Recruiting: Eason committed to Georgia, but then seriously considered many other options, including Florida, after then-coach Mark Richt was fired. Coach Kirby Smart made Eason a priority and he ended up sticking with the Bulldogs. After losing the starting job to Jake Fromm, Eason transferred to Washington.
Stats: In his freshman season at Georgia, Eason threw for 2,430 yards with 16 touchdowns and eight picks. He then got injured, lost his starting job to Fromm and transferred home to Washington. In one season there, Eason completed 64 percent of his passes for 3,132 yards with 23 touchdowns and eight interceptions.
Farrell’s take: Eason reminded me a lot of former five-star quarterback Matthew Stafford even before he committed to Georgia. He had great size, a cannon arm and good pocket presence and I loved his field vision. Like many quarterbacks these days, Eason had to transfer to find his fit after a solid freshman season at Georgia. His year at Washington was up and down and he’s inconsistent, but some have him as a late first-rounder. Like Herbert, his size and arm strength will be tough to pass up.
5. Jake Fromm, Georgia
Recruiting: In the spring of his junior year, Fromm flipped his commitment from Alabama to Georgia, a huge recruiting win for Kirby Smart over Nick Saban. Former UGA coach Mark Richt did not recruit Fromm all that much, but Smart made him a top priority in the 2017 class.
Stats: Fromm was consistently good if not ever spectacular for Georgia in three years as he threw for 8,236 yards with 78 touchdowns and 18 interceptions during his time in Athens. His numbers declined as a junior, as he had his lowest rating and completion percentage of his career and had a stretch of five straight games late in the season where he completed under 50 percent of his passes.
Farrell’s take: Fromm became a five-star late in the process, earning that fifth star after a great week at the U.S. Army All-American Bowl, and was a huge flip for Smart from Alabama. He was a kid we felt was a “gamer” who might not have as many natural skills as some other five-star quarterbacks, but had more of the intangibles. His efficiency and maturity were off the charts as a freshman and he led his team to the title game, so bigger things were expected last year and he delivered. However, he regressed this year and it’s not clear whether coming out early is the right decision or not. I can’t see anyone reaching on him before the second round at the highest.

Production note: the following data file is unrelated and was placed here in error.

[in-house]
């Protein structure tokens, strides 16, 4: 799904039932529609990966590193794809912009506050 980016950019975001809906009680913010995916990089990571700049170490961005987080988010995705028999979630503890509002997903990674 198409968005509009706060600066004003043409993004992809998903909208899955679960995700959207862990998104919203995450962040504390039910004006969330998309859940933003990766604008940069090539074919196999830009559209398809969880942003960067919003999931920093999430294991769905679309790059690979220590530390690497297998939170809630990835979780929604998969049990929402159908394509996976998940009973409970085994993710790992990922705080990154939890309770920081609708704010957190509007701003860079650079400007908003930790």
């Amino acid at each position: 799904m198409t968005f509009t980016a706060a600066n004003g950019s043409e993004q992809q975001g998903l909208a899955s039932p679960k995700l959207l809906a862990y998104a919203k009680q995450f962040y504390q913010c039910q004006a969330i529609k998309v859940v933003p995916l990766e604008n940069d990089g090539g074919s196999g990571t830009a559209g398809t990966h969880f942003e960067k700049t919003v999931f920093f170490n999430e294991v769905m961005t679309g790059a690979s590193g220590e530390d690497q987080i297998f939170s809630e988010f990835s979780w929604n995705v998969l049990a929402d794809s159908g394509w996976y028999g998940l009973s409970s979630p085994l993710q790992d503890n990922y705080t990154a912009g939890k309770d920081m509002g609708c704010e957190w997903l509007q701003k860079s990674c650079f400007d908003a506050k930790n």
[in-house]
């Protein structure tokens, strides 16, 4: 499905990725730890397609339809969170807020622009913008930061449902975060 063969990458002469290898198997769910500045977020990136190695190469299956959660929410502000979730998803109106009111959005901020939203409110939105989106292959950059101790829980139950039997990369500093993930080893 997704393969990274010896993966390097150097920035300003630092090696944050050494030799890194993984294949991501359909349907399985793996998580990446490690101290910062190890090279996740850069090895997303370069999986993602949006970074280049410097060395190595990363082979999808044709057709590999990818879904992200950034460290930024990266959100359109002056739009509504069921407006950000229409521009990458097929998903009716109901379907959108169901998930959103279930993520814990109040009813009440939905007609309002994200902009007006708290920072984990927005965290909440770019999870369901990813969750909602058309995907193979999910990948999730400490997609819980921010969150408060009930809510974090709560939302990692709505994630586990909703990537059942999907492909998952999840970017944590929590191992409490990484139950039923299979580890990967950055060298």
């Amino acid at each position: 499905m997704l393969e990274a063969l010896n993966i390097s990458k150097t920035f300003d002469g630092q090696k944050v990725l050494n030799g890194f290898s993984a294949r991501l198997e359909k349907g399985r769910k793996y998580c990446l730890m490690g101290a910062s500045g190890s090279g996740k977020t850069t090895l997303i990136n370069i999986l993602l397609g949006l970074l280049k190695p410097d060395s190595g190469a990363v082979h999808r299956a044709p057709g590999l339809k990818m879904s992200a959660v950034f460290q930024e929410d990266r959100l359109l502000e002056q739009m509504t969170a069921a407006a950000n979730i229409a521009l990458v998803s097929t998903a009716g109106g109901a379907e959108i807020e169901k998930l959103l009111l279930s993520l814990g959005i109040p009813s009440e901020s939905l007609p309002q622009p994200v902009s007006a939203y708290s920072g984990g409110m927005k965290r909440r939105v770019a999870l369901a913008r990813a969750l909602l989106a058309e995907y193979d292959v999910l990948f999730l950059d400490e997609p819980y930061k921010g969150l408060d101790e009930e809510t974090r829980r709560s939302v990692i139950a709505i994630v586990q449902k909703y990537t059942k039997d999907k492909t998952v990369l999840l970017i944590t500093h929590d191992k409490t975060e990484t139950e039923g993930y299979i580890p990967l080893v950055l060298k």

TWO TO WATCH
Jordan Love, Utah State
Recruiting: Love committed to Utah State in the summer before his senior season over Eastern Washington, Northern Arizona, Sacramento State and Northern Colorado, his only other offers.
Stats: Love had a phenomenal sophomore season where he emerged as one of the top quarterbacks on the radar for the NFL Draft as he threw for 3,567 yards with 32 touchdowns and six picks. However, Love lost a lot of his top targets heading into this season and his numbers turned much worse with 20 touchdowns and 17 picks.
Farrell’s take: Love was a two-star prospect out of California who was lightly recruited and very skinny. However, he could extend the play and was a very good athlete and had a frame that he has filled out very well. He’s on the NFL radar now for good reason and is one of those guys who many think will be a huge surprise in the league. Love is a high-risk, high-reward prospect.
Jalen Hurts, Oklahoma
Recruiting: While working out at the Elite 11, Hurts committed to Alabama over Mississippi State, Texas A&M and many others in the summer before his senior season. He ended up winning the starting job at Alabama but lost it at halftime of the national title game to Tagovailoa and ended up transferring to Oklahoma for this past season.
Stats: Hurts put up incredibly impressive stats during three seasons with the Crimson Tide, but they did drop off year by year after the four-star threw for 2,780 yards with 23 touchdowns and nine interceptions in his freshman year. This past season at Oklahoma, Hurts thew for 3,851 yards with 32 TDs and eight picks and he rushed for 1,298 yards and 20 scores as some believe he should switch positions to play in the NFL.
Farrell’s take: Hurts was always known for a big arm, but his touch wasn’t consistent. However, he was the kind of kid who seemed very relaxed on and off the field and never shied away from the moment. Hurts was smart with the football and his accuracy improved greatly between his junior and senior seasons of high school. He took his game to the next level at Oklahoma this year as a passer but many still wonder if he’s a quarterback at the next level or would be better off as a running back. It will be interesting to see who takes a chance on him.